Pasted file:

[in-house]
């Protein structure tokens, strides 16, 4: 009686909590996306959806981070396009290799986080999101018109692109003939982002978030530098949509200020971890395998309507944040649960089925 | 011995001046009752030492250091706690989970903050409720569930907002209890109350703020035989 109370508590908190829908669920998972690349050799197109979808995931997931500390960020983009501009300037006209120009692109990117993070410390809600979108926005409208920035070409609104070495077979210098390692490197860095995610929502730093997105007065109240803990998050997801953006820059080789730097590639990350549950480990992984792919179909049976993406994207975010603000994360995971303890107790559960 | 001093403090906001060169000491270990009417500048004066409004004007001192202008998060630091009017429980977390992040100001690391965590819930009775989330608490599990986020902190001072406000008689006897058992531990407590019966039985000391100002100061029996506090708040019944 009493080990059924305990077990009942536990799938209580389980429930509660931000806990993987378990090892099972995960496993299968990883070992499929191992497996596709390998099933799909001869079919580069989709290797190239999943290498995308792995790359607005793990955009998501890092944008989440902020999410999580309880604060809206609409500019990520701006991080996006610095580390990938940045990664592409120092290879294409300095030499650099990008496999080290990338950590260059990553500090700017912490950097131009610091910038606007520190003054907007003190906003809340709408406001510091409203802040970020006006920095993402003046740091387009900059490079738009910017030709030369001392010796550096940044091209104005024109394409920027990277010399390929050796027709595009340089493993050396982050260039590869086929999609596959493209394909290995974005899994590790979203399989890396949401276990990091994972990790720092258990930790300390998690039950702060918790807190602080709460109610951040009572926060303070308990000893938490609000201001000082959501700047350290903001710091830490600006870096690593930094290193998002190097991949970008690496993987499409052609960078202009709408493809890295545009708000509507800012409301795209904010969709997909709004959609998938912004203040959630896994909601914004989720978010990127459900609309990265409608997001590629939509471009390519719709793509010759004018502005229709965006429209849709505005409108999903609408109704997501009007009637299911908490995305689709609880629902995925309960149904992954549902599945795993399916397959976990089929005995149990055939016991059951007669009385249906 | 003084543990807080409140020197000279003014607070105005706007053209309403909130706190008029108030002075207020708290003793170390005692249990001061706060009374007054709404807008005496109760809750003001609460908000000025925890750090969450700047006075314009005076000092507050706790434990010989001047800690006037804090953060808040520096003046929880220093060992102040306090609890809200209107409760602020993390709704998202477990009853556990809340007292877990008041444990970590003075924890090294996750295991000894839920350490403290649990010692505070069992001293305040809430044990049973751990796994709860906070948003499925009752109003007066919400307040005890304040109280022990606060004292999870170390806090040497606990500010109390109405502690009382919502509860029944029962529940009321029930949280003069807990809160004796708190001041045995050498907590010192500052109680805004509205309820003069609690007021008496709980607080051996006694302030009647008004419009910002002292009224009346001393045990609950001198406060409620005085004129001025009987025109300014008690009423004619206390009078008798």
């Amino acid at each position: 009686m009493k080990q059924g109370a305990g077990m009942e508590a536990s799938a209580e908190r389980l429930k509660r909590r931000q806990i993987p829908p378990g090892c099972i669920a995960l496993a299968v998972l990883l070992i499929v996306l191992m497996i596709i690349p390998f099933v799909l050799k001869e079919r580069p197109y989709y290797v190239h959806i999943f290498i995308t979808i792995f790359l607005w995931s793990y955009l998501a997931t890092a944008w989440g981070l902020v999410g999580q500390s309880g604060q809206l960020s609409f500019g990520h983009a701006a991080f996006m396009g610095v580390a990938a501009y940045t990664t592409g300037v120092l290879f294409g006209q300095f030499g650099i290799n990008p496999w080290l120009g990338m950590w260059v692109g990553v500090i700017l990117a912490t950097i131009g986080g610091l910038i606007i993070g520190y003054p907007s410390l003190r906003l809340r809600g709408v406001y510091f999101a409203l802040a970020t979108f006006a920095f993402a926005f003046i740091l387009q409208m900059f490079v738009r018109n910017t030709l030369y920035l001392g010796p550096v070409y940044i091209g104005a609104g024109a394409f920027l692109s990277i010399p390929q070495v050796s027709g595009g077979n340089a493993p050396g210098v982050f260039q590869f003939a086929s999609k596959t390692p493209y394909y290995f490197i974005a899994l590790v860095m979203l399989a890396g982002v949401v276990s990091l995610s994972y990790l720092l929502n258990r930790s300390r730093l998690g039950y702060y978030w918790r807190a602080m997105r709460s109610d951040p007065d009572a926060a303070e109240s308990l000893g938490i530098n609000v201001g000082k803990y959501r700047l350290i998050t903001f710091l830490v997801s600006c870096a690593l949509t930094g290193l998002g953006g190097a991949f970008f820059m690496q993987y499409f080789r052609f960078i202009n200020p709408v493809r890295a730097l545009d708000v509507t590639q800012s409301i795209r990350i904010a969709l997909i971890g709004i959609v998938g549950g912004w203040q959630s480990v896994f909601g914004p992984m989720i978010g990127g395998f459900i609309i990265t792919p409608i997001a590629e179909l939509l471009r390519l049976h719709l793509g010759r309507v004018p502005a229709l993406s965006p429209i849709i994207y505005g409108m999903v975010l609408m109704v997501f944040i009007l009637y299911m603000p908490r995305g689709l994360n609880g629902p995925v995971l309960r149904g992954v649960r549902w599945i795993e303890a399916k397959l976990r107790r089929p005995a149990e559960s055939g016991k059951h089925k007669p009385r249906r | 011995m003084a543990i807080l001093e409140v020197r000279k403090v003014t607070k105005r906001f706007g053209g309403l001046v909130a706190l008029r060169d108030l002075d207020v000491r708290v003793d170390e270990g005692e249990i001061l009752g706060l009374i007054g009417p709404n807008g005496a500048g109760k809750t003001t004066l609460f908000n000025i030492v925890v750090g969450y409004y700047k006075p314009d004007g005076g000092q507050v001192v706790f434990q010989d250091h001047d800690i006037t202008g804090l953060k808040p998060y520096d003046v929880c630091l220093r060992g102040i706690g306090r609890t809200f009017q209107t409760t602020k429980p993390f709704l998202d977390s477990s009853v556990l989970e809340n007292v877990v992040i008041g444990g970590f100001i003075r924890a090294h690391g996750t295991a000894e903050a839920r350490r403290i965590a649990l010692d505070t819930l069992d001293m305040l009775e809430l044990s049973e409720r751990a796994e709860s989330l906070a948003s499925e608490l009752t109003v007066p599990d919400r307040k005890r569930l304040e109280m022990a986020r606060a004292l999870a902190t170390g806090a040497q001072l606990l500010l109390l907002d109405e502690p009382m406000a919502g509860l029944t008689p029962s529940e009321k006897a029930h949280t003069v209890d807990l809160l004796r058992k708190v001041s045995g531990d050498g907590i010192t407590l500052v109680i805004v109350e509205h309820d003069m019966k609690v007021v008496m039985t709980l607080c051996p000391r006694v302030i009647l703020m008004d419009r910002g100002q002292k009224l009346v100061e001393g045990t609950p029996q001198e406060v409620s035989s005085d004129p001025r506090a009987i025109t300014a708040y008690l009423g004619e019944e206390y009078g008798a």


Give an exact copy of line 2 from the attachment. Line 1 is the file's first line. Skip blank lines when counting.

């Protein structure tokens, strides 16, 4: 009686909590996306959806981070396009290799986080999101018109692109003939982002978030530098949509200020971890395998309507944040649960089925 | 011995001046009752030492250091706690989970903050409720569930907002209890109350703020035989 109370508590908190829908669920998972690349050799197109979808995931997931500390960020983009501009300037006209120009692109990117993070410390809600979108926005409208920035070409609104070495077979210098390692490197860095995610929502730093997105007065109240803990998050997801953006820059080789730097590639990350549950480990992984792919179909049976993406994207975010603000994360995971303890107790559960 | 001093403090906001060169000491270990009417500048004066409004004007001192202008998060630091009017429980977390992040100001690391965590819930009775989330608490599990986020902190001072406000008689006897058992531990407590019966039985000391100002100061029996506090708040019944 009493080990059924305990077990009942536990799938209580389980429930509660931000806990993987378990090892099972995960496993299968990883070992499929191992497996596709390998099933799909001869079919580069989709290797190239999943290498995308792995790359607005793990955009998501890092944008989440902020999410999580309880604060809206609409500019990520701006991080996006610095580390990938940045990664592409120092290879294409300095030499650099990008496999080290990338950590260059990553500090700017912490950097131009610091910038606007520190003054907007003190906003809340709408406001510091409203802040970020006006920095993402003046740091387009900059490079738009910017030709030369001392010796550096940044091209104005024109394409920027990277010399390929050796027709595009340089493993050396982050260039590869086929999609596959493209394909290995974005899994590790979203399989890396949401276990990091994972990790720092258990930790300390998690039950702060918790807190602080709460109610951040009572926060303070308990000893938490609000201001000082959501700047350290903001710091830490600006870096690593930094290193998002190097991949970008690496993987499409052609960078202009709408493809890295545009708000509507800012409301795209904010969709997909709004959609998938912004203040959630896994909601914004989720978010990127459900609309990265409608997001590629939509471009390519719709793509010759004018502005229709965006429209849709505005409108999903609408109704997501009007009637299911908490995305689709609880629902995925309960149904992954549902599945795993399916397959976990089929005995149990055939016991059951007669009385249906 | 003084543990807080409140020197000279003014607070105005706007053209309403909130706190008029108030002075207020708290003793170390005692249990001061706060009374007054709404807008005496109760809750003001609460908000000025925890750090969450700047006075314009005076000092507050706790434990010989001047800690006037804090953060808040520096003046929880220093060992102040306090609890809200209107409760602020993390709704998202477990009853556990809340007292877990008041444990970590003075924890090294996750295991000894839920350490403290649990010692505070069992001293305040809430044990049973751990796994709860906070948003499925009752109003007066919400307040005890304040109280022990606060004292999870170390806090040497606990500010109390109405502690009382919502509860029944029962529940009321029930949280003069807990809160004796708190001041045995050498907590010192500052109680805004509205309820003069609690007021008496709980607080051996006694302030009647008004419009910002002292009224009346001393045990609950001198406060409620005085004129001025009987025109300014008690009423004619206390009078008798």